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Securing Dynamic Log File Locations in MySQL

MySQL allows changing the location of the general log and the slow query log while the server is running by anybody having the SYSTEM_VARIABLES_ADMIN privilege to any location, including appending to existing files. In Percona Server for MySQL 8.0.28-19 we introduced a new system variable, secure-log-path, that can be used to restrict the location of these log files to avoid accidents or possible data corruption attacks.

When somebody with the system variables admin privilege changes these variables, the server runs a few sanity checks. Unfortunately, these checks are quite minimal, and only verify that the specified file is writable by mysqld.

Compared to this, other variables specifying write-related file and directory names are either read-only during the runtime of the server (such as datadir, tmpdir, or log_error), or have additional …

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MySQL authentication_oci plugin for Oracle Cloud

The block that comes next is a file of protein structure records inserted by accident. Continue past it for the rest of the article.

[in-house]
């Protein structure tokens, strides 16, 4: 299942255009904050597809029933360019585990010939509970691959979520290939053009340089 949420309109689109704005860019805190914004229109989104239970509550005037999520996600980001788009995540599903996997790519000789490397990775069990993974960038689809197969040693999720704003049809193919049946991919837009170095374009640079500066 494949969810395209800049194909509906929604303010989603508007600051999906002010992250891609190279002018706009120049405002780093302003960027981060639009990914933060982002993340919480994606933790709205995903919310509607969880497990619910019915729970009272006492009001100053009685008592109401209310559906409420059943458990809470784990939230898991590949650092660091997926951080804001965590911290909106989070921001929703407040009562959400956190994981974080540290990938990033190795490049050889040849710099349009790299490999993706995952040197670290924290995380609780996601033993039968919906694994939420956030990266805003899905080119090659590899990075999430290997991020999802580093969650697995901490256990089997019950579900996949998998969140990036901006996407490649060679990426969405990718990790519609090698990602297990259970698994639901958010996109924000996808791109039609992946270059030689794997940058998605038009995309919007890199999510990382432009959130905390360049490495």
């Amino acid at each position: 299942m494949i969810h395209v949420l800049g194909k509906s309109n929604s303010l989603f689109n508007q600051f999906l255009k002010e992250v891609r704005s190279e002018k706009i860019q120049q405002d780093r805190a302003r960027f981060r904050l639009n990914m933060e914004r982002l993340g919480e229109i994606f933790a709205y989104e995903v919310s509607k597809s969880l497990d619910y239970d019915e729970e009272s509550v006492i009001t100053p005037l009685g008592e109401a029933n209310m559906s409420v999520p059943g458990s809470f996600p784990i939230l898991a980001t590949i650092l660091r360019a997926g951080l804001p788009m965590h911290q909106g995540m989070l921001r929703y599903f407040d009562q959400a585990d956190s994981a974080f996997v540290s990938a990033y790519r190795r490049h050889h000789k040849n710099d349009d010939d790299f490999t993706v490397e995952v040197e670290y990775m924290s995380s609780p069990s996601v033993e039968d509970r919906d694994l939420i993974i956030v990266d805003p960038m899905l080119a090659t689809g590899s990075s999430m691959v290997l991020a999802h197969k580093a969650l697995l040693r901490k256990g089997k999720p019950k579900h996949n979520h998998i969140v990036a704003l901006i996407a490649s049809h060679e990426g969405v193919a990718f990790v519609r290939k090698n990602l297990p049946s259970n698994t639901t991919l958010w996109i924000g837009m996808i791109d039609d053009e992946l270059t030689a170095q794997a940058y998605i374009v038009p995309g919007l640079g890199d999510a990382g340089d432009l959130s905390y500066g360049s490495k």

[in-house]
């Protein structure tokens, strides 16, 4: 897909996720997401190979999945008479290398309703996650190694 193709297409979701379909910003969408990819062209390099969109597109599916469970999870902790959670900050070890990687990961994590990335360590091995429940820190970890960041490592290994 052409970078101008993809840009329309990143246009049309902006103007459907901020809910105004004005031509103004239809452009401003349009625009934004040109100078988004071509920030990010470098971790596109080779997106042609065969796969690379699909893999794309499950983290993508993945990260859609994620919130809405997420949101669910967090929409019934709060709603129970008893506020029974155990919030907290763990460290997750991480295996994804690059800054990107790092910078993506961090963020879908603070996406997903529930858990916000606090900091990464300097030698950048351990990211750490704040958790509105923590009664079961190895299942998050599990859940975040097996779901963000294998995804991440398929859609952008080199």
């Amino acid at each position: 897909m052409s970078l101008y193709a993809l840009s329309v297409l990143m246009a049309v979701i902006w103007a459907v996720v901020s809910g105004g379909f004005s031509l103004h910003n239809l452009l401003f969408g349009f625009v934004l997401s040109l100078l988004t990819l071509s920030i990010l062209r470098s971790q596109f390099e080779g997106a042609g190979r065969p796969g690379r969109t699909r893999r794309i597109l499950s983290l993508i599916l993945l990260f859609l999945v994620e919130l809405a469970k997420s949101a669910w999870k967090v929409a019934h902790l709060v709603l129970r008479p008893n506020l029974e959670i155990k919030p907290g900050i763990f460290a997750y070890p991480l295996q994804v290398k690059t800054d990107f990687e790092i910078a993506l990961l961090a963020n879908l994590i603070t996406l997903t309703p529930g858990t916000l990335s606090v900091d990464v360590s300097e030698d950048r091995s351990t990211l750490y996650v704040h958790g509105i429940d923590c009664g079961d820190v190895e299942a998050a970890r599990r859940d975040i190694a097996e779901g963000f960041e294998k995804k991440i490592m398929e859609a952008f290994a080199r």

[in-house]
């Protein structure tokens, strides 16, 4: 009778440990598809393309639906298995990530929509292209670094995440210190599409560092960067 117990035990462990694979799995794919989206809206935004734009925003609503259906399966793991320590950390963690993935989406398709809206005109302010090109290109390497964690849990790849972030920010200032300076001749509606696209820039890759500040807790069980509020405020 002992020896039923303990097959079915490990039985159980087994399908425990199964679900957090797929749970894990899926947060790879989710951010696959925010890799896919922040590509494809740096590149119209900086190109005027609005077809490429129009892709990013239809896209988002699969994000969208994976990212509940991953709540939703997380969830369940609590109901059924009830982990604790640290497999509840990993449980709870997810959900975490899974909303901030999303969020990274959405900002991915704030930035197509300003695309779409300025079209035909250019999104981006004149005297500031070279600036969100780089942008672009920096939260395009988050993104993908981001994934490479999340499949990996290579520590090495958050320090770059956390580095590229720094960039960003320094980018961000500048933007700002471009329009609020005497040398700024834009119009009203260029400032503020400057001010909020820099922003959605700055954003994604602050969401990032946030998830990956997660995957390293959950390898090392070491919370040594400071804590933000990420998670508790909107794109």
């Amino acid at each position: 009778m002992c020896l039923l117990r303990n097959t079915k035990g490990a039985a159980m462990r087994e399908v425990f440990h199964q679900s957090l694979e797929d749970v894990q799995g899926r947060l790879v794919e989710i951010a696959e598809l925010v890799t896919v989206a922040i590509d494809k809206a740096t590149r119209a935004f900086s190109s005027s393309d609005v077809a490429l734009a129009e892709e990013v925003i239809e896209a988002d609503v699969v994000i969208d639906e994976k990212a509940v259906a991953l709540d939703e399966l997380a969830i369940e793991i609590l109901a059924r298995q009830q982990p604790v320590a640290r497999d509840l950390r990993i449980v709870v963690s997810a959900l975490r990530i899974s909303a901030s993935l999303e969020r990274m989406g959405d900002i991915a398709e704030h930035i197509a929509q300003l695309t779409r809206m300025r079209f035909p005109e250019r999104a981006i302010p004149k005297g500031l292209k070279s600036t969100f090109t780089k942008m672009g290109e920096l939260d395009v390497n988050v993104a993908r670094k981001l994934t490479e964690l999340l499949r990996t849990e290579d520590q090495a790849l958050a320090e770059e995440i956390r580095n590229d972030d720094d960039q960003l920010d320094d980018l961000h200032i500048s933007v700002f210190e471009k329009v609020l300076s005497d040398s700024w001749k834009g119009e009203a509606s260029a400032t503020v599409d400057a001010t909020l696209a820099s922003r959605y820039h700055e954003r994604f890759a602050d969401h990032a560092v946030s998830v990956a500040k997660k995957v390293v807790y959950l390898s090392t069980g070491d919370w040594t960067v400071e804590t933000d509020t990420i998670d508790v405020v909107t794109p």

Getting started with authentication_oci There is a new means of connecting seamlessly to a MySQL Database Service instance in the Oracle Cloud Infrastructure. It is a method that does not require passwords, and can utilize the public key found in a OCI user’s account profile, without anyone needing to access that profile directly . It derives its access… Read More »

AWS MySQL Security on RDS: Database Level

In the previous blog, we have gone through about network-level security in RDS. In this blog, we will see about the Database level security in RDS.

After network-level restriction to host, we can’t allow a user to connect to the database from anywhere over the internet. We need to restrict user access at the Database level as well. Need to create a user with a restricted host along with a strong password to avoid cracking of password. In RDS we have a special feature named Identity and Access Management (IAM).

We need to monitor the user activity as well in the Database. Because the user may wrongly execute the query in the server which leads to data loss or production outage. The user activity has to be monitored as per the compliances. We can achieve this by enabling the audit log in the RDS.